Saturday 21 January 2012

I saw Jupiter for the first time today.

It was awesome. This is not a picture I took of course, I was too busy looking through the telescopes of the University of Oxford Physics Department. But, this is a little like the Jupiter I saw, except I saw three moons. So cool. I saw Andromeda too. And all my favourite normal stars like the warrior Orion, his friends big bear and little bear. I even saw Orion's pet dog, which I can only normally see when it is very dark and there are no lights about. Brilliant.

Friday 20 January 2012

And what wilt thou do with my heart?

St Agnes (c.292 - 305) may have only lived to the age of 13, but she was not a young lady who could be easily pushed around. Her life, and sadly her death, is a brave declaration of independence. She died because she was not going marry, or sleep with, any bloke who felt he had enough money to buy her off her father. That was the way things worked in those days. She was going to wait for the right man, someone she could fall in love with, and at 13 who could blame her. As she was so beautiful many men did try to persuade her, but to no avail. In the end, a disappointed suitor told the authorities she was a Christian and she was brought before a Roman court. When an offer lavish gifts would not change her mind about the marriage (as if that ever worked), the governor threw her into a house of prostitution so as any man could have her way with her.  The story goes, that she radiated such an aura of purity no man would touch her, and one went blind for looking at her lustfully. Exasperated men sentenced her to die by the sword. They could not possess her. She went to her death, it is said, as cheerfully 'as others go to their wedding.'

Tradition has it that St Agnes is invoked by single women in search of a husband. She sends visions of the man they are to marry on the eve of her feast. Scottish girls would meet in a crop field at midnight, throw grain onto the soil, and pray:

Agnes sweet and Agnes fair,
Hither, hither, now repair;
Bonny Agnes, let me see
The lad who is to marry me.

An old book called "Mother Brunch's Closet Newly Broke Open" speaks of this St. Agnes Eve custom:
There is, in January, a day called Saint Agnes's Day. It is always the one and twentieth of that month. This Saint Agnes had a great favour for young men and maids, and will bring unto their bedside, at night, their sweethearts, if they follow this rule as I shall declare unto thee. Upon this day thou must be sure to keep a true fast, for thou must not eat or drink all that day, nor at night; neither let any man, woman, or child kiss thee that day; and thou must be sure, at night, when thou goest to bed, to put on a clean shift, and the best thou hast the better thou mayst speed; and thou must have clean cloaths on thy head, for St. Agnes does love to see clean cloaths when she comes; and when thou liest down on thy back as straight as thou canst, and both thy hands are laid underneath thy head, then say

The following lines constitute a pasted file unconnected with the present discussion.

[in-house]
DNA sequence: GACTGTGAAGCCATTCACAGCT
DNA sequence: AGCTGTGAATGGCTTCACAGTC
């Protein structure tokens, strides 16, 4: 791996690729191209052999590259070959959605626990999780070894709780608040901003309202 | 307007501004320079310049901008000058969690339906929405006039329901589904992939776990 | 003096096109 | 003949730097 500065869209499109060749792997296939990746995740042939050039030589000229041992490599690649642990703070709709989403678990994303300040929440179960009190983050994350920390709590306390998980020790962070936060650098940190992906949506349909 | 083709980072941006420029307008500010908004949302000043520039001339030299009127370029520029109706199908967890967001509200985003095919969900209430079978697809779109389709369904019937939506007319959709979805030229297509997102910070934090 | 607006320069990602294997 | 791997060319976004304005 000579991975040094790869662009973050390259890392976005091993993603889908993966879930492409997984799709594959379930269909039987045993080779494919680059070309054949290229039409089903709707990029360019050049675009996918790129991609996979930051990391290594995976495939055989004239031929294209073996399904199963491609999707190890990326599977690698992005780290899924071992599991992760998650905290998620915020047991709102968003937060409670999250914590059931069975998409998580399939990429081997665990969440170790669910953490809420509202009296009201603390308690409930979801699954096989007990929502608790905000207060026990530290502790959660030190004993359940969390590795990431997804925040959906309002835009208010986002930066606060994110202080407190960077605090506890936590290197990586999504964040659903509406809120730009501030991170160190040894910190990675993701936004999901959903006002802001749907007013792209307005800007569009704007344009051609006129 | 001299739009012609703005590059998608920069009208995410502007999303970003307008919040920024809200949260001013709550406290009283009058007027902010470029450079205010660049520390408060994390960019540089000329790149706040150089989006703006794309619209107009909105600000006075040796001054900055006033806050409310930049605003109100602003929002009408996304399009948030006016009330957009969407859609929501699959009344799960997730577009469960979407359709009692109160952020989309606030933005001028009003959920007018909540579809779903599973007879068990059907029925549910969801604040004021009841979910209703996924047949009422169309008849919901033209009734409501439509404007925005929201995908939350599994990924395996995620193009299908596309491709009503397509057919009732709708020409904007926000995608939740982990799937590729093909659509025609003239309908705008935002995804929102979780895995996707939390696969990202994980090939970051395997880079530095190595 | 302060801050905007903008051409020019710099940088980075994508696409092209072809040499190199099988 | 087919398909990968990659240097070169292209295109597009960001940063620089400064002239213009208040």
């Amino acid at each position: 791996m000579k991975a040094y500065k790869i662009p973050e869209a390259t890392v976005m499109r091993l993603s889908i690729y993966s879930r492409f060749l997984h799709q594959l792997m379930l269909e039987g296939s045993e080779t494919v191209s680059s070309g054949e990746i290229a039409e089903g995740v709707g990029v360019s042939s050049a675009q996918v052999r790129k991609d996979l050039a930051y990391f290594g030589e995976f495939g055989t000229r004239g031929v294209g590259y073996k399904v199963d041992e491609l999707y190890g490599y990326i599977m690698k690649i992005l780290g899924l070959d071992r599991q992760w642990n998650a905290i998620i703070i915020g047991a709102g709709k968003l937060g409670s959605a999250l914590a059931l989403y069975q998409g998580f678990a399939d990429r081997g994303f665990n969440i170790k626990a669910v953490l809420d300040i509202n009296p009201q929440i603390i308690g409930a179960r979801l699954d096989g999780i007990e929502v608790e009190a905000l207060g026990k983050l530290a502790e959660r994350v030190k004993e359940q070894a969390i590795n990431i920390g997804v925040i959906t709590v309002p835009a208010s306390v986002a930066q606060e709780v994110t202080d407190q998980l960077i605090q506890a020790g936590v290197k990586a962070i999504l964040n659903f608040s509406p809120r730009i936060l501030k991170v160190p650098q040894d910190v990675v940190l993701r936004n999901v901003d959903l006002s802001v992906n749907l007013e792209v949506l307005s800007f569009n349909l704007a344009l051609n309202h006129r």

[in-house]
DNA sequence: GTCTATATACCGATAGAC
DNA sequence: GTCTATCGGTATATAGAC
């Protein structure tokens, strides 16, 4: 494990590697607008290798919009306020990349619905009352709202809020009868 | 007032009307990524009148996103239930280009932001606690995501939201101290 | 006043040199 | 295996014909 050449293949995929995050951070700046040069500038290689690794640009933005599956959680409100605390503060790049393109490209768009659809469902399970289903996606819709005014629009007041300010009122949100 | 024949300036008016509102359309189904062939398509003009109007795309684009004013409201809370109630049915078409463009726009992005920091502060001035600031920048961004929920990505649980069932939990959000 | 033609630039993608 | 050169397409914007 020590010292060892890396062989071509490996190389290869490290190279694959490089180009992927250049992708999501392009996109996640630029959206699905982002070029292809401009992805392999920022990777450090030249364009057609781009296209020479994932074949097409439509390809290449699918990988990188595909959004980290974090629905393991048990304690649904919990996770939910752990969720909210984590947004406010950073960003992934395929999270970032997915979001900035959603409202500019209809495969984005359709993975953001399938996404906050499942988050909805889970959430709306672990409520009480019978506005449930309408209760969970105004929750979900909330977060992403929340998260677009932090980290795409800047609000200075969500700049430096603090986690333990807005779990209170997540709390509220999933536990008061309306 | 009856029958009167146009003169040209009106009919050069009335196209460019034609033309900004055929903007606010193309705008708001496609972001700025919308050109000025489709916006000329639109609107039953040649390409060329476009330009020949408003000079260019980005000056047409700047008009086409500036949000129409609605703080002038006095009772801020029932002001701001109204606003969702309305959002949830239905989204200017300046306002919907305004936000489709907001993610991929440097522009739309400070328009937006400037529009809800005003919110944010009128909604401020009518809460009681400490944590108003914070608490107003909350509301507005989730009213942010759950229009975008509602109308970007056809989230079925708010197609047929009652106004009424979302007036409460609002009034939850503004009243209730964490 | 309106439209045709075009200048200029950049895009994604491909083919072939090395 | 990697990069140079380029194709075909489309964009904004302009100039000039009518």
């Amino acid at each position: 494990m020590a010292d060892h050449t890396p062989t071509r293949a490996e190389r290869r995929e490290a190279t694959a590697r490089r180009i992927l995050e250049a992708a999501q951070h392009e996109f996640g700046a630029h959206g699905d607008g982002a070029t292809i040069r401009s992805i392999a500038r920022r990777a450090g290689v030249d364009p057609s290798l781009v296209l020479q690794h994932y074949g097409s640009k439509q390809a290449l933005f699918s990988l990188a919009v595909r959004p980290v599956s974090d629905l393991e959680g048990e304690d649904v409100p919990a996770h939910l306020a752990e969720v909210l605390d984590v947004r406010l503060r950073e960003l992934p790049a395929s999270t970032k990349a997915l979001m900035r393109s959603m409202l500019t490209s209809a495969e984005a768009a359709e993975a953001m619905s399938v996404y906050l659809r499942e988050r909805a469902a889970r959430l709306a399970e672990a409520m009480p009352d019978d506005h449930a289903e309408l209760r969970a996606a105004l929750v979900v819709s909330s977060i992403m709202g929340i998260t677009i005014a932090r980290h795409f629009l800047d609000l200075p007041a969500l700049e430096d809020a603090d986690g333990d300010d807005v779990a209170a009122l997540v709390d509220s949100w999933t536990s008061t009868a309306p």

Now good St. Agnes, play thy part, 
And sent to me my own sweetheart, 
And shew me such a happy bliss, 
This night of him to have a kiss. 
And then be sure to fall asleep as soon as thou canst, and before thou awakest out of thy first sleep thou shalt see him come and stand before thee, and thou shalt perceive by his habit what trademan he is; but be sure thou declarest not thy dream to anybody in ten days, and by that time thou mayst come to see thy dream come to pass.

Keat's, of course, writes one of his most brilliant epic poems in honour of this Feast: The Eve of St Agnes The evening is so cold, the old beadsmans' hands  are numb as he tells his rosary. He hears music and dancing in the hall of the castle, and prays for Madeline, the daughter of the lord of the Castle, who dances inside. Madeline believes the ancient traditions of St Agnes Eve, and is prepared to go to bed without supper to ensure that she will see a vision of her future lover. Porphyro, madly in love with her, but an enemy to her family, has used to party to sneak into the family home undetected. With the help of his friend Angela, an old nurse, he intends to make Madeline's dream come true. Before she retires, Porphyro hides in Madeline's closet. Madeline comes to bed, says her prayers, and drifts quickly to sleep. Her mind is filled with beautiful visions of Porphyro, immortal and beautiful, and nothing the earthy Porphyro can do will stir her. Eventually, he plays a lute to wake her. As she opens her eyes she is horrified! The mortal Porphyro before her stands in such contrast to her dream she thinks him on the point of death. She prays to return to her dreamlike vision. Her prayer is granted and she and Porphyro enter into a mystic marriage. When the magic visionary state comes to an end, Madeline expresses a fear that her lover will leave her, "a deceived thing; — /A dove forlorn and lost with sick unpruned wing." Porphyro, who now addresses her as his bride, urges her to leave the castle with him. "Awake! arise! my love, and fearless be, / For o'er the southern moors I have a home for thee." The two leave the castle, and walk out undetected into a storm.